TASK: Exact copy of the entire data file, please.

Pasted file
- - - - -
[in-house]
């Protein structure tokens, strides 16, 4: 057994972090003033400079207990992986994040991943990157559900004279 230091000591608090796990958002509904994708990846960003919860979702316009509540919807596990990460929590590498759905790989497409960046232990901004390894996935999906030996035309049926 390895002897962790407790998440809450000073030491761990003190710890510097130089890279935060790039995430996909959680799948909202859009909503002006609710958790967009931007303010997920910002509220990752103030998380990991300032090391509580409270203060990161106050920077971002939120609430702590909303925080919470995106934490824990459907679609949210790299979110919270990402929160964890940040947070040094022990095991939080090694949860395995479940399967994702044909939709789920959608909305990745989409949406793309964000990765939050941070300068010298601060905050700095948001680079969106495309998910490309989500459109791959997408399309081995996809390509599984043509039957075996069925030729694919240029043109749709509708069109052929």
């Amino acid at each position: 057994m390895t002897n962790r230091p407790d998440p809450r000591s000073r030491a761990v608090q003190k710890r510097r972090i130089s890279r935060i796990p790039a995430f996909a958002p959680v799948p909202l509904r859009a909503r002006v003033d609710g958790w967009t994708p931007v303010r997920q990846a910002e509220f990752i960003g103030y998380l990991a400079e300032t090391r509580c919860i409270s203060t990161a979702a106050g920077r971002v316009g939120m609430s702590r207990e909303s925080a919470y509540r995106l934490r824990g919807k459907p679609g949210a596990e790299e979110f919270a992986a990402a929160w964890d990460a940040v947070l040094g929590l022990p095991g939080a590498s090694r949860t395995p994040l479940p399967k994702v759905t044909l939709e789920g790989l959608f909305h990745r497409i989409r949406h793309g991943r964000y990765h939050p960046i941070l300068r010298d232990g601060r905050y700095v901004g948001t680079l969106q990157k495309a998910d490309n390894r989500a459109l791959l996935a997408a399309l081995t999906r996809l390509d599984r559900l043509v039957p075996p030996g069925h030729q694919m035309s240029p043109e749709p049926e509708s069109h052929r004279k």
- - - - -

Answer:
[in-house]
């Protein structure tokens, strides 16, 4: 057994972090003033400079207990992986994040991943990157559900004279 230091000591608090796990958002509904994708990846960003919860979702316009509540919807596990990460929590590498759905790989497409960046232990901004390894996935999906030996035309049926 390895002897962790407790998440809450000073030491761990003190710890510097130089890279935060790039995430996909959680799948909202859009909503002006609710958790967009931007303010997920910002509220990752103030998380990991300032090391509580409270203060990161106050920077971002939120609430702590909303925080919470995106934490824990459907679609949210790299979110919270990402929160964890940040947070040094022990095991939080090694949860395995479940399967994702044909939709789920959608909305990745989409949406793309964000990765939050941070300068010298601060905050700095948001680079969106495309998910490309989500459109791959997408399309081995996809390509599984043509039957075996069925030729694919240029043109749709509708069109052929």
């Amino acid at each position: 057994m390895t002897n962790r230091p407790d998440p809450r000591s000073r030491a761990v608090q003190k710890r510097r972090i130089s890279r935060i796990p790039a995430f996909a958002p959680v799948p909202l509904r859009a909503r002006v003033d609710g958790w967009t994708p931007v303010r997920q990846a910002e509220f990752i960003g103030y998380l990991a400079e300032t090391r509580c919860i409270s203060t990161a979702a106050g920077r971002v316009g939120m609430s702590r207990e909303s925080a919470y509540r995106l934490r824990g919807k459907p679609g949210a596990e790299e979110f919270a992986a990402a929160w964890d990460a940040v947070l040094g929590l022990p095991g939080a590498s090694r949860t395995p994040l479940p399967k994702v759905t044909l939709e789920g790989l959608f909305h990745r497409i989409r949406h793309g991943r964000y990765h939050p960046i941070l300068r010298d232990g601060r905050y700095v901004g948001t680079l969106q990157k495309a998910d490309n390894r989500a459109l791959l996935a997408a399309l081995t999906r996809l390509d599984r559900l043509v039957p075996p030996g069925h030729q694919m035309s240029p043109e749709p049926e509708s069109h052929r004279k």